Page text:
By Daniel Lang - Managing Director
It was called early and it was called decisively.
It took ABC's election guru Antony Green little more than an hour to call Saturday's election in favour of the returning Daniel Andrews and Labor, but the fallout from the devastating Liberal National Party losses will be felt for some time.
As of early Sunday morning, the expectation was that the ALP would pick up anywhere between 55 and 61 seats in the 88-seat parliament as a swing of around 4.8% statewide to the sitting government left a trail of destruction on the other side of the aisle.
Andrews and his team rain a strong, democratically socialist campaign that focused heavily on the cost of living and handing out big leg ups to Victorians across the state and it proved a popular message in stark contrast to the heavy law-and-order tone of Matthew Guy's opposition.
Most concerning for the Liberal National Party will be the decisive swing against their politics of fear and division, a platform they have seemingly adopted right up the federal level and which could see Scott Morrison in a similar position when the whole country goes to the ballot some time in 2019.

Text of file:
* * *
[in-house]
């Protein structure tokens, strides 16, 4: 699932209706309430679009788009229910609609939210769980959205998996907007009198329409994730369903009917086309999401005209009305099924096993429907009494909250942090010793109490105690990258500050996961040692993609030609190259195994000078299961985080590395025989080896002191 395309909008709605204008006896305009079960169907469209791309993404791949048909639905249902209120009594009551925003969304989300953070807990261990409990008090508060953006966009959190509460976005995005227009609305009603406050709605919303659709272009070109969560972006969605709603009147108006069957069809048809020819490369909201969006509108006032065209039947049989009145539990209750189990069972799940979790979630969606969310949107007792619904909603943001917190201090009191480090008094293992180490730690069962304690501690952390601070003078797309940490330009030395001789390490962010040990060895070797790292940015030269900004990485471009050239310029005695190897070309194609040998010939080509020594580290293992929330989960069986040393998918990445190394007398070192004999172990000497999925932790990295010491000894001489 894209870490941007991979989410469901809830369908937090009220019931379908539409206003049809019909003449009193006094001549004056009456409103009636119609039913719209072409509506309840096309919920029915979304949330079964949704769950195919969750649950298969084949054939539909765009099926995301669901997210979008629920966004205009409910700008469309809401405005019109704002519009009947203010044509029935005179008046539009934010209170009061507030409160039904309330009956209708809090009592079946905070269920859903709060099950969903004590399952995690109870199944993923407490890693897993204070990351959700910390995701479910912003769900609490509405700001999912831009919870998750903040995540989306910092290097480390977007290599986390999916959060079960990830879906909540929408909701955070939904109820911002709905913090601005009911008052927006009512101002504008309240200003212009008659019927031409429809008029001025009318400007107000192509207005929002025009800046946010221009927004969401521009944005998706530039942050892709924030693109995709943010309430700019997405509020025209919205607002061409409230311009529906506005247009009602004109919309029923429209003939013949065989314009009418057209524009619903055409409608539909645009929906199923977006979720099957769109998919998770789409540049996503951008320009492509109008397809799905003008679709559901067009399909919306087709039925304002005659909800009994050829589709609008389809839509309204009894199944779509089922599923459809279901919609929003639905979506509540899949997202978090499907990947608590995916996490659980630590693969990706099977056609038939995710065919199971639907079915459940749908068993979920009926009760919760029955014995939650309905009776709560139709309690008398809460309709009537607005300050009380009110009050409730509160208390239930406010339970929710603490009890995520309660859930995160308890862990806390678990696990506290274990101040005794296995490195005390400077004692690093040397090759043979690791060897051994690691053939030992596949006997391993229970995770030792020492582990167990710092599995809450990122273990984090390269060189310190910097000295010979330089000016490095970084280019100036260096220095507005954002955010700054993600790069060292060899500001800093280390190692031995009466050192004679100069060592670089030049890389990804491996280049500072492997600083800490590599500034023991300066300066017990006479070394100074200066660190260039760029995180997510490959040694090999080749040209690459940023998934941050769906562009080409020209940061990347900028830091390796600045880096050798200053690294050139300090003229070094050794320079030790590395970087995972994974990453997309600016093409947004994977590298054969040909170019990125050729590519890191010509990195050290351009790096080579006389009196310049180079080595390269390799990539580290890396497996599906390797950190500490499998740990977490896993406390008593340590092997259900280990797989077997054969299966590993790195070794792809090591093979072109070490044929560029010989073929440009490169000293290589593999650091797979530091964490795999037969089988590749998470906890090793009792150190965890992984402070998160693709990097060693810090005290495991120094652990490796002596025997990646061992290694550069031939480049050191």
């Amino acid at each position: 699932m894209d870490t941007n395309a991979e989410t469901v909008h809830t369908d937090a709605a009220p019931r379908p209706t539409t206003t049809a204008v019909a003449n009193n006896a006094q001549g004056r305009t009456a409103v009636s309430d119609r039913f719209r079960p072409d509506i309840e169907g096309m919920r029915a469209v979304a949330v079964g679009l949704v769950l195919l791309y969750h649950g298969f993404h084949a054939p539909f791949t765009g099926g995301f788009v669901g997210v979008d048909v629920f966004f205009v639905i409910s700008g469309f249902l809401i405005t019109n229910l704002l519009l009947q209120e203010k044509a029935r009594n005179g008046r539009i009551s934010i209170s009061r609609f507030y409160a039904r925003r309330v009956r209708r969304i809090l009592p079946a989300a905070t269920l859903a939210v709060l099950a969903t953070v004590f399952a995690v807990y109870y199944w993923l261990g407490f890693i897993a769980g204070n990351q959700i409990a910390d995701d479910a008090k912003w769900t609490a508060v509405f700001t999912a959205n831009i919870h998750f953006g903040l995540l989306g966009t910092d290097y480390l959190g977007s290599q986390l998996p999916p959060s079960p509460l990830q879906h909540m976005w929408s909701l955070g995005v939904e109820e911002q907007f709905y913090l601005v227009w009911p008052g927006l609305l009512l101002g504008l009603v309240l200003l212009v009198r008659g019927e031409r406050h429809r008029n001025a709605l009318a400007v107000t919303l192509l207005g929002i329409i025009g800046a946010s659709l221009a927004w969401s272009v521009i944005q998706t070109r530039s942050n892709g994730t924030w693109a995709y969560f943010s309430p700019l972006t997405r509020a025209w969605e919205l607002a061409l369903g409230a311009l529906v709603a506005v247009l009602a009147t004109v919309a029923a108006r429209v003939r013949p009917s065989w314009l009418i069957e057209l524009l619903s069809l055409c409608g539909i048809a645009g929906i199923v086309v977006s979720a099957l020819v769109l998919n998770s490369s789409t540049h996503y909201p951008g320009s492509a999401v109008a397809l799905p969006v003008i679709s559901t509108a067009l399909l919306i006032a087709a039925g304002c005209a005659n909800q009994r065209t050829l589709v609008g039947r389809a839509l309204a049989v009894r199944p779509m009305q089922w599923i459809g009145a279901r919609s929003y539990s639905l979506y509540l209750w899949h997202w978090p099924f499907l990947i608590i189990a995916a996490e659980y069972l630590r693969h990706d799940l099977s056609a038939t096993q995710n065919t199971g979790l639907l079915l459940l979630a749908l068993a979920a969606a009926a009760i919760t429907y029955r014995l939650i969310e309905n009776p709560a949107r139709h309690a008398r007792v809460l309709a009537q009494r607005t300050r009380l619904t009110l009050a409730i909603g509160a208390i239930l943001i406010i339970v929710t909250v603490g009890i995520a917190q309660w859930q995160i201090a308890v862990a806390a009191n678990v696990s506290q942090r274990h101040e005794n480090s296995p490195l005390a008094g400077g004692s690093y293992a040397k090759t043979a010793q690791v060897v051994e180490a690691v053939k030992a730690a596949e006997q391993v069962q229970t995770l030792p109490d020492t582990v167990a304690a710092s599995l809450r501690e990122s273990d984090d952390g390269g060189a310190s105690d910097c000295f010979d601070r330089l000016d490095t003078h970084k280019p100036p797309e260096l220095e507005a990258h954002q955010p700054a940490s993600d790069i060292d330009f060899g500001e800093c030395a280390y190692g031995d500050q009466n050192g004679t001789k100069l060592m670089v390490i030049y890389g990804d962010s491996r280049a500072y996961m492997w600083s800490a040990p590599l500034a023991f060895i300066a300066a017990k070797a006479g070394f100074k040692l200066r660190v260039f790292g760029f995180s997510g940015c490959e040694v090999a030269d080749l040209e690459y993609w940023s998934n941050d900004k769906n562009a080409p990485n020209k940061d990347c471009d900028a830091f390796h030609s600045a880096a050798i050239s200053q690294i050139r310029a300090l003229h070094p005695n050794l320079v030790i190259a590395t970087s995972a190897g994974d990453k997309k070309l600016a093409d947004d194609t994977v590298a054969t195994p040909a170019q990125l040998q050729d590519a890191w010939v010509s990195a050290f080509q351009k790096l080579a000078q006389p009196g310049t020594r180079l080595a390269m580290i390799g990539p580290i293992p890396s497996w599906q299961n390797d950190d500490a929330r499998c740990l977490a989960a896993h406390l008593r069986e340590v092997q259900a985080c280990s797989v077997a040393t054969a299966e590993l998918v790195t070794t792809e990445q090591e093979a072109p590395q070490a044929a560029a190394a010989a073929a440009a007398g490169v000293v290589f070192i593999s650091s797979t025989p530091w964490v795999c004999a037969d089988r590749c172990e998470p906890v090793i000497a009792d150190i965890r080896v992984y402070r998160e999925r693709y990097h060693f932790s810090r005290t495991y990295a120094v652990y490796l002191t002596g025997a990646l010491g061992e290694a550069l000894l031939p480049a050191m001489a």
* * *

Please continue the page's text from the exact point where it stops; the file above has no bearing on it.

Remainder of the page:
While the returning Premier told his party faithful that Victorians had "overwhelmingly endorsed a positive and optimistic plan for our state" at his election night function in his seat of Mulgrave, Guy and the Liberals were left reeling and counting the cost of a campaign run in the style of the increasingly unpopular Peter Dutton.
With counting still taking place, Labor look a chance of claiming former LNP safe seats like Sandringham and Nepean while 19-year-old candidate Declan Martin remains in with a shout of winning the blue-chip seat of Brighton, which has never been won by the Labor Party.
A raft of eastern suburbs seats turning their back on conservative fear-mongering and negative politics appears to have gutted the Liberal party, with just 24 seats to their name at the time of writing and just 10 remaining in doubt. Regardless of which way those 10 fall, Daniel Andrews has entered the pantheon of tremendously successful ALP leaders and the result will go down in the history books as a decisive and loud call for more progressive thinking across the state and, quite possibly, across the country.
ABC election analyst Antony Green suggested on air on Saturday night that the red-wave of Labor wins right through Melbourne's east was strongly reminiscent of John Cain's famous 1982 election triumph which ended 27 years of opposition for the party at the time.